My Mongolian Journey!

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My Mongolian Journey!

Postby MrCAMEL » Sat 22 May, 2010 1:05 am

Last July I was lucky enough to randomly book myself a plane ride to Mongolia for this gone March. So this March, after 6 weeks in South East Asia, when I arrived in Ulaanbaatar (Mongolia's capital) I still had no idea what I was going to do. Luckily, I met some people in the hostel and I ended up travelling to the 'country side', as all Mongolians say, with a US woman and a Mongolian guide.
We were heading for the guide's extended family around the Black Stallion (or horse) Mountain Range, South of Altai City. Somewhere around here, http://maps.google.com.au/maps?f=q&sour ... 8&t=h&z=13 but I have not been able to find out where exactly.

I have posted pictures of the car used to get from Altai City in this thread.
viewtopic.php?f=5&t=3736
The 'road' into the area
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We stayed with the Uncle ofthe guide for 3 nights in this Ger.
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Baby goat!!!
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Their way of life is amazingly difficult.

This area of the country had been one of the least affected areas by the "Dzud", where over 8,000 herder families have lost all of their livestock.
http://www.mongolia-web.com/business-an ... 60-billion
To see the sheep and the goats digging in the rocks and the dirt and then eating something was quite unreal, and quite depressing to know that these people were some of the most 'fortunate' in this winter.

Mongolians eat a lot of meat. In fact, every meal includes boiled meat. Sheep in this case. For 5 days I ate boiled sheep. Luckily I knew this was going to be the case, and the guide told us to get some potato, carrots, cabbage and onions, the most readily available vegies in the country. Their sheep is so fatty, gristly and to watch Mongolians share the meat bowl is also a great experience. They cut meat off for each other, pass it around, always offering everyone else some more. The great Mongolian culture of hospitality is true and still about, and with every uncle's and cousin's ger we visited, we were always offered tea, vodka, boiled sheep and lollies. They do this without even thinking about it.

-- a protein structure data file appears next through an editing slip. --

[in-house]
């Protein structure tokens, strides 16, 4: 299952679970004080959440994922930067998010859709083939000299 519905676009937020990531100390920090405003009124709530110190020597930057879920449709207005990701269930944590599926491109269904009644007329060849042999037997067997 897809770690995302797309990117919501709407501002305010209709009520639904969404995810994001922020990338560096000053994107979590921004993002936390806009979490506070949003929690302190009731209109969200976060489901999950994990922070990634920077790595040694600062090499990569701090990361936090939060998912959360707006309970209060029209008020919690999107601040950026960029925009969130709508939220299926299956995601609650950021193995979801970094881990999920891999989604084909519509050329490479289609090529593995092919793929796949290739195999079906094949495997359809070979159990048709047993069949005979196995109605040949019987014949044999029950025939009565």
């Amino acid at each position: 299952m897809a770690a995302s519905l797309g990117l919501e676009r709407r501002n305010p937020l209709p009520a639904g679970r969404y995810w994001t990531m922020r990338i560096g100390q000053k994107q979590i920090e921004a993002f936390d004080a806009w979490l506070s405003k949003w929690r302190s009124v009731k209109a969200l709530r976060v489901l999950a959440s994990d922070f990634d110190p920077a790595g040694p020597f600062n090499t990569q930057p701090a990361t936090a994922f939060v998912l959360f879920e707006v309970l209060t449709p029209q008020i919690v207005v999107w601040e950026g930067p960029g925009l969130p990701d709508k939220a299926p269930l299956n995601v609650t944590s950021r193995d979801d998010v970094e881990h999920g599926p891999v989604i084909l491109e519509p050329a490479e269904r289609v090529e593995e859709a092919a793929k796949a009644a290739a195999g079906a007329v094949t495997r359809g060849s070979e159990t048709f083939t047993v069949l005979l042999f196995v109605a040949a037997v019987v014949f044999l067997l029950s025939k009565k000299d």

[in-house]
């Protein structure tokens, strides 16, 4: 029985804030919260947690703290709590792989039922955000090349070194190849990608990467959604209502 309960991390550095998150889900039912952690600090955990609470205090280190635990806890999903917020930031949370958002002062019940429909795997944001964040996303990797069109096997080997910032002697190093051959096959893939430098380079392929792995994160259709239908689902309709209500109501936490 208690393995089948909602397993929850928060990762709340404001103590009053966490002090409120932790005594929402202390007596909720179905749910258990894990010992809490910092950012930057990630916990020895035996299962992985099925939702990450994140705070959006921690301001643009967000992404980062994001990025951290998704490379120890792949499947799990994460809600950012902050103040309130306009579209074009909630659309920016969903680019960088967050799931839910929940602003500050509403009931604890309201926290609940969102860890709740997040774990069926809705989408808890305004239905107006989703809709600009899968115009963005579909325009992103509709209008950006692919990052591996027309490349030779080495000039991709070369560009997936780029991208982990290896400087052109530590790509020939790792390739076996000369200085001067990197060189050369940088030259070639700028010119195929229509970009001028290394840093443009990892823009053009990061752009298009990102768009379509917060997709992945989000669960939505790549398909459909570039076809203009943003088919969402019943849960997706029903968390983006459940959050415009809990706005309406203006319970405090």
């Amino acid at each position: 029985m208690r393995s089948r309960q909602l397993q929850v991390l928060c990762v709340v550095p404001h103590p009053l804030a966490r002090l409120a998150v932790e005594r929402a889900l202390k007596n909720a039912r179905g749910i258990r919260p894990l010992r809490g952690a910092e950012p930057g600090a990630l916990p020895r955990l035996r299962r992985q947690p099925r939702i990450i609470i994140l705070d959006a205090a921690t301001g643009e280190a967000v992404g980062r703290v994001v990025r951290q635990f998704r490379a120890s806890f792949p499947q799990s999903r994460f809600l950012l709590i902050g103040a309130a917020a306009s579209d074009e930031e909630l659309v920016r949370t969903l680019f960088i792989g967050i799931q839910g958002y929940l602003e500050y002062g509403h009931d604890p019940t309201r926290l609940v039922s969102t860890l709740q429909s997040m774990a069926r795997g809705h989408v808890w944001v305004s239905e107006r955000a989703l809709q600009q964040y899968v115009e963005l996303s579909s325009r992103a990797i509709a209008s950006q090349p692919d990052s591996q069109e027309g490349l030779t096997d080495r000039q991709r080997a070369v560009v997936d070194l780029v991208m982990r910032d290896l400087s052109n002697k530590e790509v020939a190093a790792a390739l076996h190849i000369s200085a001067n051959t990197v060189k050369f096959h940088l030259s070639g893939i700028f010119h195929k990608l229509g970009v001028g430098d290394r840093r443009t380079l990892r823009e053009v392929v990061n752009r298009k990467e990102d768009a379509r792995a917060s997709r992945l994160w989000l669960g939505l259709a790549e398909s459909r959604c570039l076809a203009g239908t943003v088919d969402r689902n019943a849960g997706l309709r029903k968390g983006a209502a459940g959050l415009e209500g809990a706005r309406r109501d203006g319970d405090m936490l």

One day we went for a walk in the mountains and the views were superb.
The full pictures speak for themselves, so I hope the small ones work alright.
It would have been around -20, and that's cold for me. Even the Mongolian was rugged up, so it might have been colder on top of the mountain.
We walked for about 4 hours, climbed a small mountain and came back down the steep way.
Some pictures of the barren and breathtaking surroundings!
Trees
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Hills
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The road into the area, came directly from somewhere straightish ahead.
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The Mongol and myself
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Resting on top of the highest hill we visited. A bit cold!